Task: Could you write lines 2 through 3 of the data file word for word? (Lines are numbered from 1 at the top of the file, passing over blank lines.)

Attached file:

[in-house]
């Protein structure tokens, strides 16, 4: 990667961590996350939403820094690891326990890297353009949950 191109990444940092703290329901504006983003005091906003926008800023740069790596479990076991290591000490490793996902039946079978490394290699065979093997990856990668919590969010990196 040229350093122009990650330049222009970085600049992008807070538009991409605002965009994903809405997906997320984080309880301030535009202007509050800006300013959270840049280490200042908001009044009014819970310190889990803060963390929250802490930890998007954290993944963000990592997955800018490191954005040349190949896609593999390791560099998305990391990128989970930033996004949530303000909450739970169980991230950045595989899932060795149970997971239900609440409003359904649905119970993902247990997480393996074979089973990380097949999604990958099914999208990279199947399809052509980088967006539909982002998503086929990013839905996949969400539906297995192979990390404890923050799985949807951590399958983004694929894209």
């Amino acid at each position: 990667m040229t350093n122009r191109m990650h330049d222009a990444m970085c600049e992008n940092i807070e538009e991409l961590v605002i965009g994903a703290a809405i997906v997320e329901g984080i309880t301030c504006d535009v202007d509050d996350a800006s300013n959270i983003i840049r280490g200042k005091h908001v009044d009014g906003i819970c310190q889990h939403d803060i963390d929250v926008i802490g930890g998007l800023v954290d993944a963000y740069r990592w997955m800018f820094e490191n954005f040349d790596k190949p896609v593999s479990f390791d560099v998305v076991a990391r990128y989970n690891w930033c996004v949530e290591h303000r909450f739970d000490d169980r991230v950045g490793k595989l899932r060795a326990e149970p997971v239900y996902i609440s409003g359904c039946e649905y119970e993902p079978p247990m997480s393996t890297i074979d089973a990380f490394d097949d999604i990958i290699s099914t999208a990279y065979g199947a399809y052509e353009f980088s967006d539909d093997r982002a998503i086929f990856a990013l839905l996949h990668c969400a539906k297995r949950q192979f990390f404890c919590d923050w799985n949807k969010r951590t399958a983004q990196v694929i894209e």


């Protein structure tokens, strides 16, 4: 990667961590996350939403820094690891326990890297353009949950 191109990444940092703290329901504006983003005091906003926008800023740069790596479990076991290591000490490793996902039946079978490394290699065979093997990856990668919590969010990196 040229350093122009990650330049222009970085600049992008807070538009991409605002965009994903809405997906997320984080309880301030535009202007509050800006300013959270840049280490200042908001009044009014819970310190889990803060963390929250802490930890998007954290993944963000990592997955800018490191954005040349190949896609593999390791560099998305990391990128989970930033996004949530303000909450739970169980991230950045595989899932060795149970997971239900609440409003359904649905119970993902247990997480393996074979089973990380097949999604990958099914999208990279199947399809052509980088967006539909982002998503086929990013839905996949969400539906297995192979990390404890923050799985949807951590399958983004694929894209």
């Amino acid at each position: 990667m040229t350093n122009r191109m990650h330049d222009a990444m970085c600049e992008n940092i807070e538009e991409l961590v605002i965009g994903a703290a809405i997906v997320e329901g984080i309880t301030c504006d535009v202007d509050d996350a800006s300013n959270i983003i840049r280490g200042k005091h908001v009044d009014g906003i819970c310190q889990h939403d803060i963390d929250v926008i802490g930890g998007l800023v954290d993944a963000y740069r990592w997955m800018f820094e490191n954005f040349d790596k190949p896609v593999s479990f390791d560099v998305v076991a990391r990128y989970n690891w930033c996004v949530e290591h303000r909450f739970d000490d169980r991230v950045g490793k595989l899932r060795a326990e149970p997971v239900y996902i609440s409003g359904c039946e649905y119970e993902p079978p247990m997480s393996t890297i074979d089973a990380f490394d097949d999604i990958i290699s099914t999208a990279y065979g199947a399809y052509e353009f980088s967006d539909d093997r982002a998503i086929f990856a990013l839905l996949h990668c969400a539906k297995r949950q192979f990390f404890c919590d923050w799985n949807k969010r951590t399958a983004q990196v694929i894209e």